The major efforts in new products and research are in the area of nutrition and low calorie bakery foods. The evidence at hand is that these have reached the marketplace to some degree.

In the area of nutrition, in addition to the now widely known improvement in sales of high fiber breadstuffs, studies completed at the University of Kentucky under the sponsorship of the American Institute of Baking have shown the value of the soluble fiber contents of bread and bread products in lowering blood cholesterol and particularly in lowering low density lipo-proteins. While the highly publicized recent work at a Boston hospital was not intended to do so, it verified that diets high in breads were also valuable in lowering cholesterol as well as were diets containing high levels of oat bran.

While many of the high intensity non-caloric sweeteners and fat substitutes have not reached the commercial market, there have been, during the last year, important introductions of low calorie baked goods. A number of products, such as Hostess |Lights' snack cakes, and Entenmann's and Freihofer's new lines of sweet goods which are limited to only 100 calories per serving, are being well received in the marketplace. Pepperidge Farm is also introducing light desserts, and other companies will soon have similar items. It is only a matter of time before these products are available through the supermarket freezer chests to meet the demand for single size convenience snack and dessert entrees.

A new category of importance to the frozen bakery group is seen in fully baked, frozen bakery items prepared for thawing and resale at in-store, retail, or foodservice outlets. There has been a great deal of activity in this area during the last year, and it is now becoming a common practice with a great number of entrees being used in this way to primarily cut labor costs and to avoid the necessity of having highly skilled bakers at the point of purchase.

Finally, a rather old idea but one that seems to be coming to the fore of commercial reality, is a fully proofed frozen dough for breads. The dream is to have a frozen dough product that is ready to simply take from the freezer and put in the oven for final baking. While there is no such item on the market at this time, several patents have recently been issued and a number of companies, both in the U.S. and in Europe, are showing interest in commercializing the concept.

Heinz Purchase of Pestritto Companies Ups Presence in Frozen Dough Business

H.J. Heinz Co. has expanded its bakery business by acquiring Pestritto Companies of Blackwood, N.J. The Italian specialty frozen dough products manufacturer is being operated as a unit of Heinz-Canada.

Pestritto's line features some 15 different ready-to-bake bread and roll shapes in addition to pizza dough balls, specialty grain breads, mini breads, cinnamon buns, muffins and stromboli (Italian breads stuffed with sausage, cheese, smoked ham or vegetables).

Bullish on the bakery segment, Nicholas J. Iacovelli, vice president of Heinz Company of Canada Ltd., commented: "In-store bakeries now ring up sales which increase more than $1 billion each year. And the U.S. baked goods and frozen dough market is huge and growing. More than $4.8 billion in refrigerated and frozen dough is sold each year, much of it to the rapidly growing in-store bakery segment.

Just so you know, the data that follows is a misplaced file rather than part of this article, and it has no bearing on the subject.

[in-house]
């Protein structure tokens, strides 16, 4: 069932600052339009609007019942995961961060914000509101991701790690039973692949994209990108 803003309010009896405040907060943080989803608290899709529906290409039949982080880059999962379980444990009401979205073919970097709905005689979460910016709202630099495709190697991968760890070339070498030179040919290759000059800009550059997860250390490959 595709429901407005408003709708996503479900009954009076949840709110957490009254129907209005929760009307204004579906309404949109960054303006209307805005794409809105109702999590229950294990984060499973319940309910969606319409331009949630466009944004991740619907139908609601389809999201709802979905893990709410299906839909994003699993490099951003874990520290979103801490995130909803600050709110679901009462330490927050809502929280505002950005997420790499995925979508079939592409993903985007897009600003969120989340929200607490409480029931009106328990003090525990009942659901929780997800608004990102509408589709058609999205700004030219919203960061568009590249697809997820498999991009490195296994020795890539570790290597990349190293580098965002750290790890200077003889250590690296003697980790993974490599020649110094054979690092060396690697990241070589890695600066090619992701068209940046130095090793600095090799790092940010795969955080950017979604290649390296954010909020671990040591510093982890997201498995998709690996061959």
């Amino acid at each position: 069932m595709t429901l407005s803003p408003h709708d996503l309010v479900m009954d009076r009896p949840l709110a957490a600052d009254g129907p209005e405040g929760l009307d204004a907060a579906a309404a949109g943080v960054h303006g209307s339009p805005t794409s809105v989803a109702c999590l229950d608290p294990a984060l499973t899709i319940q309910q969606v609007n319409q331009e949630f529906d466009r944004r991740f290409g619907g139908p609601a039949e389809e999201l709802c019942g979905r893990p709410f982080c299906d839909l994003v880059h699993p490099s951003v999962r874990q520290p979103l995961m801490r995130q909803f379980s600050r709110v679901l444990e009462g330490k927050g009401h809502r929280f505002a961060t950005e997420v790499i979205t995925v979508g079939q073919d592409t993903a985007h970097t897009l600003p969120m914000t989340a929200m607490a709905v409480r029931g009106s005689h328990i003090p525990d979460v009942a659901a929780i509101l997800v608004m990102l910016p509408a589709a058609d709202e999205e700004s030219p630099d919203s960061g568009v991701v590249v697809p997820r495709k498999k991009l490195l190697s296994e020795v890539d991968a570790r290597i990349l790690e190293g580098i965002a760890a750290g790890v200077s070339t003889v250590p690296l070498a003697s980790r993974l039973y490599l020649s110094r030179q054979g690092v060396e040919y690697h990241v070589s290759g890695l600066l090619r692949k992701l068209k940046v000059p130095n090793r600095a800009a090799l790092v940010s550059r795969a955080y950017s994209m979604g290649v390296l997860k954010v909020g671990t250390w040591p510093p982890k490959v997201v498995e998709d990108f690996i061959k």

The company has also identified as dynamic the business segment represented by submarine sandwich shops, which are racking up growth rates of 17% annually and account for a major portion of Pestritto's sales. Another area of impressive sales expansion is the "natural" breads sector.

Since Heinz-Canada entered the North American frozen baked goods trade in 1987, it has acquired Pro-Pastries of Mississauga, Ontario, and Pro-Bakers of Buffalo, N.Y. Both produce frozen unbaked pastries (primarily croissants and Danish pastries). Heinz then added W.P. Foods of Edmonton, Alberta, makers of frozen unbaked pie and pastry shells.

In 1989 Ore-Ida (a Heinz unit based in Boise, Idaho) entered the U.S. market for frozen finished baked goods by acquiring Bavarian Speciality Foods of Torrance, Calif.

PHOTO : Sara Lee's Southern Pecan Pie Snacks are offered as four individually wrapped units per 8.5-oz. (240g) box. Retailing for $2.99, the Deerfield, Ill. packer's microwaveable product features pecan pie filling baked in a cookie crust and topped with crisp pecan halves.

PHOTO : Another example of "individually wrapped" frozen baked goods products that are popping up around the USA is Pepperidge Farm Apple Danish, which sells for $1.39. Marketed for consumption either at breakfast or during snack occasions, the Norwalk, Conn.-headquartered manufacturer urges consumers to "carry them with you and eat them, anytime."

PHOTO : Kellogg's has come out with Eggo brand Common Sense Oat Bran Waffles to appeal to health conscious breakfast eaters. The product features fruit and nut ingredients.

PHOTO : The market for pizza dough balls continues to look good.

PHOTO : Pestritto's range of products includes 15 ready-to-bake bread and roll shapes.

Dr. WILLIAM J. HOOVER president of the American Institute of Baking, Manhattan, Kansas. His article is based on remarks delivered at the annual scientific advisory council meeting of The Refrigeration Research Foundation held in Orlando, Florida.
COPYRIGHT 1991 E.W. Williams Publications, Inc.
No portion of this article can be reproduced without the express written permission from the copyright holder.
Copyright 1991 Gale, Cengage Learning. All rights reserved.

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Title Annotation:Frozen Foods in North America
Author:Hoover, William J.
Publication:Quick Frozen Foods International
Date:Apr 1, 1991